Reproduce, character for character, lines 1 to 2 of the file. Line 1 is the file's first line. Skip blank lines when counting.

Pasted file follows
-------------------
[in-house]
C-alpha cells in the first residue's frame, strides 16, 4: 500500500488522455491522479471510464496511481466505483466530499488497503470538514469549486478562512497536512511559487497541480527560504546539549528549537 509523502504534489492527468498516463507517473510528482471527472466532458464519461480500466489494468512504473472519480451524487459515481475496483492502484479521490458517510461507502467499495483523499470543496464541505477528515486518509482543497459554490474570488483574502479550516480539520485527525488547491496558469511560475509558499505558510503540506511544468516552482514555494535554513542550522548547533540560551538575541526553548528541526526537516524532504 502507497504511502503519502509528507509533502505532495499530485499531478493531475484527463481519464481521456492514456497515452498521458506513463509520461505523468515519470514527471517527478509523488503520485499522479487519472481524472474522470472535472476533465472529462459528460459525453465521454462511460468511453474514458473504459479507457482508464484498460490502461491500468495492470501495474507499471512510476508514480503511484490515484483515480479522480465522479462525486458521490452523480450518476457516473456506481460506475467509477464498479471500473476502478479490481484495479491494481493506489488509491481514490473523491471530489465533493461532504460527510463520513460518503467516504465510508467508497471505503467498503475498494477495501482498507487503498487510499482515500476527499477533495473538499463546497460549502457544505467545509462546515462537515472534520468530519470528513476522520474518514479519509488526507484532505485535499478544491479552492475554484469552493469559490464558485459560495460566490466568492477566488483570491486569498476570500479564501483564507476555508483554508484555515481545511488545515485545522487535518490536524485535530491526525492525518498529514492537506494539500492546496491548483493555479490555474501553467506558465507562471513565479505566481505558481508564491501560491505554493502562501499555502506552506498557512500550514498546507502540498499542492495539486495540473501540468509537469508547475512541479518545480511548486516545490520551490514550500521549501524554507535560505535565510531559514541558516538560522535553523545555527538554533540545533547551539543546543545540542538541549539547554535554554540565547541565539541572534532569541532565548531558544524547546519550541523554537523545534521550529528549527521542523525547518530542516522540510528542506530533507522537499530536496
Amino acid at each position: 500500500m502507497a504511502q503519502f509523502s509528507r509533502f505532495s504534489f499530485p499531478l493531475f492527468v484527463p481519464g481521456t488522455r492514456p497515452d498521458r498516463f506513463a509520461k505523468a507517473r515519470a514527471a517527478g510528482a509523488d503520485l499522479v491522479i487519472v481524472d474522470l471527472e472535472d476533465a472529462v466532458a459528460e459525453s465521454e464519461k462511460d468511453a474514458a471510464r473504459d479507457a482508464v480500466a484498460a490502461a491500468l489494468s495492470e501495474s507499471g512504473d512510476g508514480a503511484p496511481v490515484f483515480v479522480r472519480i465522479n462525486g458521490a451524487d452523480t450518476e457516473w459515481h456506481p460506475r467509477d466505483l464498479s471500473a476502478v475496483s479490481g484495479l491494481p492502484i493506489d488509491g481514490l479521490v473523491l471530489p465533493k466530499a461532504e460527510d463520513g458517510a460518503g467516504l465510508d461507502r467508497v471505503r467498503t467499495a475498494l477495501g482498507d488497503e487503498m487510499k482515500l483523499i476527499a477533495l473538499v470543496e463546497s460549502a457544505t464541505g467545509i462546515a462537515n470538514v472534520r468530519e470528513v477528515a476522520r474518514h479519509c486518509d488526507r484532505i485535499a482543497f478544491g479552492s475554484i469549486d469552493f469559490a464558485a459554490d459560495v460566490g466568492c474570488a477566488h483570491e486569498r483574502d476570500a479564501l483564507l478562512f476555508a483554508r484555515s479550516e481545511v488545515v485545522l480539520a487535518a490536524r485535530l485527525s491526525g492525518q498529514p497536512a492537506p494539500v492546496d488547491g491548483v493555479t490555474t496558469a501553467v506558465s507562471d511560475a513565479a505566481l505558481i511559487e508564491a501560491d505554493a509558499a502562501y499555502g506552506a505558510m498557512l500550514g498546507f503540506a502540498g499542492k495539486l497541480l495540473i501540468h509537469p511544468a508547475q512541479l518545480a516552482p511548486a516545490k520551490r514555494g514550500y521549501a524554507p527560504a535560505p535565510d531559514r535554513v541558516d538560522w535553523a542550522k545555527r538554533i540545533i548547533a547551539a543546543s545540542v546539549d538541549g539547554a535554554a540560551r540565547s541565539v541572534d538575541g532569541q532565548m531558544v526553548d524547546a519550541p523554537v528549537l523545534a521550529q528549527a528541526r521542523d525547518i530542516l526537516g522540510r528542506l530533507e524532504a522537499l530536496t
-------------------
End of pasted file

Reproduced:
[in-house]
C-alpha cells in the first residue's frame, strides 16, 4: 500500500488522455491522479471510464496511481466505483466530499488497503470538514469549486478562512497536512511559487497541480527560504546539549528549537 509523502504534489492527468498516463507517473510528482471527472466532458464519461480500466489494468512504473472519480451524487459515481475496483492502484479521490458517510461507502467499495483523499470543496464541505477528515486518509482543497459554490474570488483574502479550516480539520485527525488547491496558469511560475509558499505558510503540506511544468516552482514555494535554513542550522548547533540560551538575541526553548528541526526537516524532504 502507497504511502503519502509528507509533502505532495499530485499531478493531475484527463481519464481521456492514456497515452498521458506513463509520461505523468515519470514527471517527478509523488503520485499522479487519472481524472474522470472535472476533465472529462459528460459525453465521454462511460468511453474514458473504459479507457482508464484498460490502461491500468495492470501495474507499471512510476508514480503511484490515484483515480479522480465522479462525486458521490452523480450518476457516473456506481460506475467509477464498479471500473476502478479490481484495479491494481493506489488509491481514490473523491471530489465533493461532504460527510463520513460518503467516504465510508467508497471505503467498503475498494477495501482498507487503498487510499482515500476527499477533495473538499463546497460549502457544505467545509462546515462537515472534520468530519470528513476522520474518514479519509488526507484532505485535499478544491479552492475554484469552493469559490464558485459560495460566490466568492477566488483570491486569498476570500479564501483564507476555508483554508484555515481545511488545515485545522487535518490536524485535530491526525492525518498529514492537506494539500492546496491548483493555479490555474501553467506558465507562471513565479505566481505558481508564491501560491505554493502562501499555502506552506498557512500550514498546507502540498499542492495539486495540473501540468509537469508547475512541479518545480511548486516545490520551490514550500521549501524554507535560505535565510531559514541558516538560522535553523545555527538554533540545533547551539543546543545540542538541549539547554535554554540565547541565539541572534532569541532565548531558544524547546519550541523554537523545534521550529528549527521542523525547518530542516522540510528542506530533507522537499530536496